Is all charity created equal?

Are donors who give to inner-city missions worthy of higher praise than donors who give to the opera? That’s the central question examined in two competing columns recently published by Philanthropy Journal.

In the first column, author Eric Friedman argues that philanthropy should be, principally, about helping the poor:

Is philanthropy about helping those in need or pursuing the personal passions of the donor? If it is the former, then shouldn’t a central tenet be to try to provide the most help possible? In this case, such donor-driven strategies should be widely regarded as failed philanthropy.

Being honest is not just about not lying but also requires a certain level of frankness. Not every good cause is equally good, and not every donor is equally deserving of praise. As long as the philanthropic community views those who donate millions to their favorite opera houses to be as generous as those who help the poorest people in the world, there is a lack of honesty. We should reserve the highest public praise for donors with the most altruistic motives and better understand our own reasons for giving. This type of honesty would lead donors to be less whimsical and more thoughtful about their giving choices.

On the flipside of that argument, Milton Rhodes (CEO of the Arts Council of Winston-Salem and Forsyth County) contends that philanthropy should reflect a donor’s passion:

Who defines “needs”? At this point, it is interesting to note that studies over the last many years have showed that people on the lower end of the economic scale give a greater percentage of their income to charities than those on the higher end. Their feelings and passions count, also.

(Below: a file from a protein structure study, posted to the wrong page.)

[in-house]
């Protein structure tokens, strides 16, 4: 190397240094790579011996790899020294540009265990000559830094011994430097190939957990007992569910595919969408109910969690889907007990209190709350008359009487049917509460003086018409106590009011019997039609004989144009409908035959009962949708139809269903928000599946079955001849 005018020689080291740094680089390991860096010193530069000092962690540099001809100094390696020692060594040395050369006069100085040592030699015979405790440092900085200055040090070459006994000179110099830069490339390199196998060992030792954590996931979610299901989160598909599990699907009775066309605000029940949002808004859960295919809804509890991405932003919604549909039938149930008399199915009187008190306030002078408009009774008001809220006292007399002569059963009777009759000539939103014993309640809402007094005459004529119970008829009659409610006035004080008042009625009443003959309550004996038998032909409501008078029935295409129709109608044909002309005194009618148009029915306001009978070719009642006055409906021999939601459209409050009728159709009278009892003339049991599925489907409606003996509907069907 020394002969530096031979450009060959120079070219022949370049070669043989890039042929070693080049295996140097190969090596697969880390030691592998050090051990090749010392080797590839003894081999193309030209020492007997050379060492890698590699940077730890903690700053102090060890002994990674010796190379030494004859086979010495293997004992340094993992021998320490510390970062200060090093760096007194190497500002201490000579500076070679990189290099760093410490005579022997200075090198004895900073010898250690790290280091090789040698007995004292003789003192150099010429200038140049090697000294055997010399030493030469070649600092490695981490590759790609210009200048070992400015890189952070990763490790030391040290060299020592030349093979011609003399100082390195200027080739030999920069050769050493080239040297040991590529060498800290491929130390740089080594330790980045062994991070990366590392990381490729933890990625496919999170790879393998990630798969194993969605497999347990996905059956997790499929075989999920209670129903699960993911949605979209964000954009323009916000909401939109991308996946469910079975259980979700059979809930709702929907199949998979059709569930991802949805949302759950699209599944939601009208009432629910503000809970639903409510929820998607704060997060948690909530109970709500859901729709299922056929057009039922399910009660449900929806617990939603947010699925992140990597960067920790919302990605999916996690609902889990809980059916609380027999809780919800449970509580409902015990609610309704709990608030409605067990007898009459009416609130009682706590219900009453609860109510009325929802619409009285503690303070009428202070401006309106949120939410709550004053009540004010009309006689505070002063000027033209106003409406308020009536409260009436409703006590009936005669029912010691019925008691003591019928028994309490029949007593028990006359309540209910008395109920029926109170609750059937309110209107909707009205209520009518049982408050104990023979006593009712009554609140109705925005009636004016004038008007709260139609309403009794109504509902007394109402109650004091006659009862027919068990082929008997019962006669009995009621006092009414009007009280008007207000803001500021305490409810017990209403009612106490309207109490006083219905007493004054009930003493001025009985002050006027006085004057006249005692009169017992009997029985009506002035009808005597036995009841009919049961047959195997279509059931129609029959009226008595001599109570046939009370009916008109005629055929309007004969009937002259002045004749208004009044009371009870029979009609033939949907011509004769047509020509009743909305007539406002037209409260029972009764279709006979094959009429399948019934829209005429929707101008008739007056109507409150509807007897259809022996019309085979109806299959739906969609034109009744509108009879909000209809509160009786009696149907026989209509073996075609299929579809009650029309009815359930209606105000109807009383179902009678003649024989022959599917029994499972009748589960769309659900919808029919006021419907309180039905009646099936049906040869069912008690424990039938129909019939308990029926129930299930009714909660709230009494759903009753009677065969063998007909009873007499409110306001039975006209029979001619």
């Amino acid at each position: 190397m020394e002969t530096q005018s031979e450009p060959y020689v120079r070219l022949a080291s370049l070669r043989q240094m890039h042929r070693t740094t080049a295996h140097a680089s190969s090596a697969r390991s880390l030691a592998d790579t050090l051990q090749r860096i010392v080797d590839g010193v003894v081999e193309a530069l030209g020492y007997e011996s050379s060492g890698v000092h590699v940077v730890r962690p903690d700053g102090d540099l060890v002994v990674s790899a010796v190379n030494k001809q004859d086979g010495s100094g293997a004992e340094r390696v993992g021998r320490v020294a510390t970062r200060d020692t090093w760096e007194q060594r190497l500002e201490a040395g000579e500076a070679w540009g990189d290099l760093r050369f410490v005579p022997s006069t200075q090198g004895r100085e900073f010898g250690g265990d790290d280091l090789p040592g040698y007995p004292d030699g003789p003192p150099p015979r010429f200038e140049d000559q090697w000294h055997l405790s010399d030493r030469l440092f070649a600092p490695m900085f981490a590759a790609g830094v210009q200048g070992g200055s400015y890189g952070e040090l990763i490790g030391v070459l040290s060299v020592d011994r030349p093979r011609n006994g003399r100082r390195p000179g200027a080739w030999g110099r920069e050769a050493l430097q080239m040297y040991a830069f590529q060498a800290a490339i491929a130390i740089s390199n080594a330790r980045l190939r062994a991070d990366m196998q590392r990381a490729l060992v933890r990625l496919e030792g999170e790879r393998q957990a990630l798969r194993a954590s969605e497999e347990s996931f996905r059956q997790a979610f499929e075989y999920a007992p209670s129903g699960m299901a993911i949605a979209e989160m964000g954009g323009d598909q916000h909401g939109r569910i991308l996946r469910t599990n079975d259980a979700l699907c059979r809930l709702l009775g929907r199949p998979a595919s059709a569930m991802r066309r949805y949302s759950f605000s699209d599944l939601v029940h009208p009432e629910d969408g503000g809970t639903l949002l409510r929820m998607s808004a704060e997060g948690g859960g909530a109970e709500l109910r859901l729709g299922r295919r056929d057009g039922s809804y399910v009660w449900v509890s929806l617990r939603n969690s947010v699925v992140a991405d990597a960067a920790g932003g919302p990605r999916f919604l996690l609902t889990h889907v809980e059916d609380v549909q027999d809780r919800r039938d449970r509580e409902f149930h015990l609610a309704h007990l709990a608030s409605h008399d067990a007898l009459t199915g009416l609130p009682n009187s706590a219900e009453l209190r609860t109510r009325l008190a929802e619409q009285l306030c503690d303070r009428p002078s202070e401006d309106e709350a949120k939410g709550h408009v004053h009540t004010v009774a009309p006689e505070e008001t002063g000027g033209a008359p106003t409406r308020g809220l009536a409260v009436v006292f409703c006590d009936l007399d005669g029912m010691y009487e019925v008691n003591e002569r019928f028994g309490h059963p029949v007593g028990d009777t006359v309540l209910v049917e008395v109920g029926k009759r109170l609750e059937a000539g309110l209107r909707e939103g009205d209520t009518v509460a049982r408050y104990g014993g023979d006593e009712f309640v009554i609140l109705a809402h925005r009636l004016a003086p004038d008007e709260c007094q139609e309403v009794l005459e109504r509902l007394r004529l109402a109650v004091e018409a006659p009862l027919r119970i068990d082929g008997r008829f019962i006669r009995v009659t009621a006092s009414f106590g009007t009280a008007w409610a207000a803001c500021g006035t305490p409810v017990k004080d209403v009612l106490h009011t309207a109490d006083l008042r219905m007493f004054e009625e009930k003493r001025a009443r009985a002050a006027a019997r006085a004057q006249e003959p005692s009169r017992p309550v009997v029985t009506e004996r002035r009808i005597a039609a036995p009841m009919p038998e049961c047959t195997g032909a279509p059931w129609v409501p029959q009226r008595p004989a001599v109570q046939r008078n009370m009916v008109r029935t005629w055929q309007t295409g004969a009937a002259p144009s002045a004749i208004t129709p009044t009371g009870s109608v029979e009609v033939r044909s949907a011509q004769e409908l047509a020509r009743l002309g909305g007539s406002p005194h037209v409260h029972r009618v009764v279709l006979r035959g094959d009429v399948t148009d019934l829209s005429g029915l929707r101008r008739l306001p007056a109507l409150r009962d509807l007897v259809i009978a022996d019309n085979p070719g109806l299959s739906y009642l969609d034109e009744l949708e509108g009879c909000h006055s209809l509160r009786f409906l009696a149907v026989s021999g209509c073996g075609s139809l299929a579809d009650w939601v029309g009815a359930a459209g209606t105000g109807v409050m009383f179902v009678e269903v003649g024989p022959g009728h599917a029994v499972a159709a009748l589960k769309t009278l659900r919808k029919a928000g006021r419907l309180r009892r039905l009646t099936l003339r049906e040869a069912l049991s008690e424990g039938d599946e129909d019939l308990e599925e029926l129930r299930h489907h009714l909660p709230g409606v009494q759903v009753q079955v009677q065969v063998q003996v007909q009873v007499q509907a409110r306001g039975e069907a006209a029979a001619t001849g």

You and I can judge, using whatever arbitrary standard we individually choose, the acts of others – here, charitable contributions – and withhold praise when it suits us. That is our privilege. But the notion of creating a hierarchy of “goodness” and ignoring the contributions of those who do not share our values defines reason. Because the “whims and preferences” of others do not conform to ours does not mean we are right and they are wrong. Will St. Peter stand at the Pearly Gates and separate those who contributed to the arts from those who contributed to feeding of the poor? I think not.

Piggybacking off Rhodes’ point, the real issue here is regulation. Philanthropy, as it stands now in the United States, is a marketplace in which we copy successes and discard failures. Those who wish for more governmental interference in philanthropy — say, through funneling charitable dollars to where the powers that be believe they are most needed — want that marketplace to be tightly regulated. Should we?

The answer: Most certainly not. By increasing government control over philanthropy, we would convert the world of charitable giving from a free marketplace to a political marketplace. Bureaucrats and elected officials would make decisions about what constitutes “good” and “bad” philanthropy. Similar to the failures of the welfare state since the 1960s, this would help no one and harm many.

The best bet for a robust future for philanthropy is a robust, free marketplace. In the end, donor passion need not be in conflict with helping those most in need. The goal is to maintain a strong mix of philanthropic passion with logic and reason.